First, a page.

‘Batman v Superman’ ushers in summer movie season

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"Batman v Superman," "BFG" are among the intriguing films

"Summer movie season" starts earlier and earlier

CNN —  

According to the calendar, it’s barely even spring.

But according to Hollywood’s calendar, summer movie season has started.

“Batman v Superman: Dawn of Justice,” which opens Friday, has all the hallmarks of a summer blockbuster. Comic book superheroes? Check. Overpowering CGI? Check. A monstrous budget – estimated at $250 million – that will require “Avengers”- and “Star Wars”-like box office grosses to avoid the taint of megabomb?

Batman v Superman: Who are fans rooting for?

You bet. (Or Warner Bros. is betting, anyway. The studio is a unit of Time Warner, as is CNN.)

Following “Batman v Superman,” the big releases come fast and furious right through Memorial Day, the traditional beginning of the summer season. And no wonder: Last year, “Furious 7,” the latest in the “Fast and Furious” series, opened the first weekend in April. There’s no need to wait for May to release a blockbuster.

With that in mind, here are five films we’re looking forward to, both before and after summer really begins:

’Batman v Superman: Dawn of Justice’

The early reviews of “Batman v Superman” have been mixed. The film was earning approval ratings in the low 30s on review aggregator Rotten Tomatoes, with some critics praising its “operatic grandeur” and others saying that it’s “not fun.”

Review: ‘Batman v Superman: Dawn of Justice’

Certainly, the film offers some intriguing comparisons and mixes: Batman and Superman, vigilante justice and due process, Ben Affleck and the memory of everyone else who’s ever played Batman. But perhaps the most interesting is the blend of director Zack Snyder, the action-loving veteran of “300” and “Watchmen,” and screenwriter Chris Terrio, the cerebral scribe who won an Oscar for “Argo.”

Not that there’s any warfare between the two. Terrio, who told the Wall Street Journal that the first movie he ever saw was “Superman II,” has praised the source material as the stuff of mythology, comparing Superman and Batman to the Roman gods Apollo and Pluto. As for Snyder, he’s got a major voice in developing the “Justice League” movies, so he presumably agreed when star (and “Argo” director) Ben Affleck decided to bring in Terrio for a rewrite.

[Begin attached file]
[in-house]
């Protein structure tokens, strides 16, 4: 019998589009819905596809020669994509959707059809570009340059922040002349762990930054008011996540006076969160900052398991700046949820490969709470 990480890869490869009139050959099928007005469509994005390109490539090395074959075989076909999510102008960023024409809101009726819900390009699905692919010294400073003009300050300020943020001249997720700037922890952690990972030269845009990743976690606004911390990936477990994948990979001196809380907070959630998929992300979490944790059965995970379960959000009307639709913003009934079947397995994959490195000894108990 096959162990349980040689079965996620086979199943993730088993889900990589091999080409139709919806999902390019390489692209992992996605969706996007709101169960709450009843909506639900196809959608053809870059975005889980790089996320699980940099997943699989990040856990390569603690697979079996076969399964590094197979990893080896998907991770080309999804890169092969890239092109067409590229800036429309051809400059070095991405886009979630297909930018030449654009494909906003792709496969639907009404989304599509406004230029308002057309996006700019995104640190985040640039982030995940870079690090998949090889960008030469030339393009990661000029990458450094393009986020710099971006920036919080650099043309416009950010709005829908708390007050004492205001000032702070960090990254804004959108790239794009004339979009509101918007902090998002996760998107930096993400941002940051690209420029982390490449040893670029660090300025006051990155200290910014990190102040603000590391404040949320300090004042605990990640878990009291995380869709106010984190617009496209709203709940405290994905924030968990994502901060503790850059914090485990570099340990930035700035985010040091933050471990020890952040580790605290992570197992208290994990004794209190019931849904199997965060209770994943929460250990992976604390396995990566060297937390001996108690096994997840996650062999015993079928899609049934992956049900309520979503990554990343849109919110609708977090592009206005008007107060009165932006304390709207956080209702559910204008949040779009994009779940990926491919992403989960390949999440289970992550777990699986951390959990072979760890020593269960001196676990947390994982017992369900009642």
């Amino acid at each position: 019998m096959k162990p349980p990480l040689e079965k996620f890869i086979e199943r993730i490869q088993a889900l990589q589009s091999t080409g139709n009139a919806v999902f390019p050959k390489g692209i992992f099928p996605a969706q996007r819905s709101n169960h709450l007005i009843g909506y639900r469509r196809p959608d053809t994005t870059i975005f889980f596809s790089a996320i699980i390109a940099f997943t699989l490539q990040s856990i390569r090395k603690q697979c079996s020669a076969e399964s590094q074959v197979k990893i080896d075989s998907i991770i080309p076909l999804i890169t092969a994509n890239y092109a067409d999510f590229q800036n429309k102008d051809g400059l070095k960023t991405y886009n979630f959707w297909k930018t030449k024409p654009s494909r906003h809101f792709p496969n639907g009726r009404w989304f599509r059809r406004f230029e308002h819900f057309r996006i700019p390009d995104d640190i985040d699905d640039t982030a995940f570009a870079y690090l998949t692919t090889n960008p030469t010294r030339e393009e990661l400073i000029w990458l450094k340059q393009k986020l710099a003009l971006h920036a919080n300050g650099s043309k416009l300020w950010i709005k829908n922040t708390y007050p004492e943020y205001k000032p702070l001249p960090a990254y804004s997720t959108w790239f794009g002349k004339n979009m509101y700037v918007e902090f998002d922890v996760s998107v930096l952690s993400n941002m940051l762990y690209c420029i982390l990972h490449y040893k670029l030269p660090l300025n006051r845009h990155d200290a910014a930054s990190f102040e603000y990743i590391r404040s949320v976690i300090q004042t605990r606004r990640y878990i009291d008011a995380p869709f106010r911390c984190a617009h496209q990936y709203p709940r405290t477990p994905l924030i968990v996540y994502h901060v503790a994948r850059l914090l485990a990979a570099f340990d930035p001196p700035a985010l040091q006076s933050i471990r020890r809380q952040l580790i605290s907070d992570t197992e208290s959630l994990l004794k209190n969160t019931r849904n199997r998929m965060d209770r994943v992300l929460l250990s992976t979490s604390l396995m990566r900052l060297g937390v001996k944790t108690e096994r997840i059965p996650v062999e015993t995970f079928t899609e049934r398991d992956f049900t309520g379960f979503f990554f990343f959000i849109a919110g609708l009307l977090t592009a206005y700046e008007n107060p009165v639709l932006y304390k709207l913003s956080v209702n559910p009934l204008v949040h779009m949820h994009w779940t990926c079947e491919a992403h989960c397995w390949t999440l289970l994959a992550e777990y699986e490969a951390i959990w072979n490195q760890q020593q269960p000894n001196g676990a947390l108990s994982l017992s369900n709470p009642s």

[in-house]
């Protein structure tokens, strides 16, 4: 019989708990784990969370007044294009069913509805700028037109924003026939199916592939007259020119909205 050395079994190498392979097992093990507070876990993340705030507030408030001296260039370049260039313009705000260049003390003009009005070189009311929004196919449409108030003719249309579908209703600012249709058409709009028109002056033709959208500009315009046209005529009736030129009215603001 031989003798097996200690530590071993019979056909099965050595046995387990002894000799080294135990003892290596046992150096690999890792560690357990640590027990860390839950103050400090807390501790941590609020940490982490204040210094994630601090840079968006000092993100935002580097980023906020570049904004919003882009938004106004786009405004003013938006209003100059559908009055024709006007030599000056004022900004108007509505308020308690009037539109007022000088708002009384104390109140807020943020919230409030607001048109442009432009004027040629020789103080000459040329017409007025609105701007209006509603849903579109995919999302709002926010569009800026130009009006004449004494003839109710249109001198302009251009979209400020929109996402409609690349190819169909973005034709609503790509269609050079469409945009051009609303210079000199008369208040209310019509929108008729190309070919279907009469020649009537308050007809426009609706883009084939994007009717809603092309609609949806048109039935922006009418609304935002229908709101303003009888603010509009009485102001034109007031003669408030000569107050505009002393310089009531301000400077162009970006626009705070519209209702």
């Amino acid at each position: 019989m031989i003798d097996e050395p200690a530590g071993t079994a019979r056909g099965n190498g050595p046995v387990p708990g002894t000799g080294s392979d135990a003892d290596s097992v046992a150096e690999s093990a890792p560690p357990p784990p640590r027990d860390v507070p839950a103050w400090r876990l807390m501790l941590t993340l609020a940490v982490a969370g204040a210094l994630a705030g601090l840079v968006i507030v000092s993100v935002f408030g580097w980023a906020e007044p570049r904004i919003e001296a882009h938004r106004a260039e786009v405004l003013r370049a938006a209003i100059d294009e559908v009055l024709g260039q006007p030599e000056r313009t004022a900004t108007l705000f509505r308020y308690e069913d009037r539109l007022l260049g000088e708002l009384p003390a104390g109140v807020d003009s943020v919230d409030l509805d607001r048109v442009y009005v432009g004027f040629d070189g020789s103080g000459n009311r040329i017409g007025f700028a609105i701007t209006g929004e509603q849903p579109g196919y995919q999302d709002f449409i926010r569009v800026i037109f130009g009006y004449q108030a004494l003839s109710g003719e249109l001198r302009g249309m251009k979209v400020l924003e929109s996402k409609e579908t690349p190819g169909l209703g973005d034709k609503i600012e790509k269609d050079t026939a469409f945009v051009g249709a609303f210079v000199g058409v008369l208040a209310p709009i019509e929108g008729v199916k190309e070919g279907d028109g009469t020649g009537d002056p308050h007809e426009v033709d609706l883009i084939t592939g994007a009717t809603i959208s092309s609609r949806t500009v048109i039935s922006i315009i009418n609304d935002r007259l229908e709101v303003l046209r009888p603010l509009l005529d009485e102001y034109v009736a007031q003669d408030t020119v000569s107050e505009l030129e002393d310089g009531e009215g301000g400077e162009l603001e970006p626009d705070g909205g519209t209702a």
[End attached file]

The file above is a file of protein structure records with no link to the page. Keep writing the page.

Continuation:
Nevertheless, there’s a natural friction here. Imagine Michael Bay directing Charlie Kaufman or McG handling Aaron Sorkin. Does it work? The critics have weighed in; now it’s time for audiences to decide. (March 25)

’Money Monster’

Last year’s “The Big Short” took on the financial crisis using bitter comedy, complete with oddball explanatory cameos. “Money Monster” goes the melodrama route, with a TV investment pundit, played by George Clooney, held hostage by a blue-collar worker (Jack O’Connell) who’s lost his savings.

It’s got a terrific cast – besides Clooney and O’Connell, you’ve got Julia Roberts, Dominic West and Giancarlo Esposito – and Jodie Foster directs. But will audiences go see it? You don’t need a movie to feel the anger created by the financial crisis; you just have to watch a campaign rally. (May 13)

’Finding Dory’

Pixar has a mixed record when it comes to sequels. The “Toy Story” movies have been increasingly brilliant. On the other hand, “Cars 2” and “Monsters University” were weaker than the originals.

“Finding Dory” focuses on the absent-minded tang fish (Ellen DeGeneres) who provided some of the funniest moments of 2003’s “Finding Nemo.” Now, it’s Dory who’s trying to get home – to her parents. Albert Brooks returns as Nemo’s father, Marlin, and joining the cast are Diane Keaton, Eugene Levy, Ed O’Neill and Kaitlin Olsen. Also returning: director-writer Andrew Stanton. Will “Dory” be on the level of his “WALL-E” – or his live-action “John Carter”?

Such questions may be beside the point. Pixar and Dory pretty much guarantee a flood of good business. (June 17)

’The BFG’

Little is known about this Steven Spielberg film beyond the Roald Dahl source material, which concerns a gentle giant who befriends a young girl and takes her to Giant Country.

Recent Oscar winner Mark Rylance, who played spy Rudolf Abel in Spielberg’s “Bridge of Spies,” is the giant; newcomer Ruby Barnhill plays the girl, Sophie. The film also boasts a script from “E.T.” writer Melissa Mathison.

Together, it sounds like the formula for a peerless family film. Hey, it even has a title of initials – just like “E.T.” That has to be a good sign, right? (July 1)

’Ghostbusters’

Few films have been the subject of more chatter than this new version of the 1984 comedy classic, this time cast with women and directed by Paul Feig.

The Internet has pored over and debated every detail: Yay, Melissa McCarthy! What does the new Ecto-1 look like? Glad the original crew is coming back, but what about Rick Moranis? And why isn’t Leslie Jones playing a scientist?

Sheesh, Internet. Are you afraid of ghosts or something? (July 15)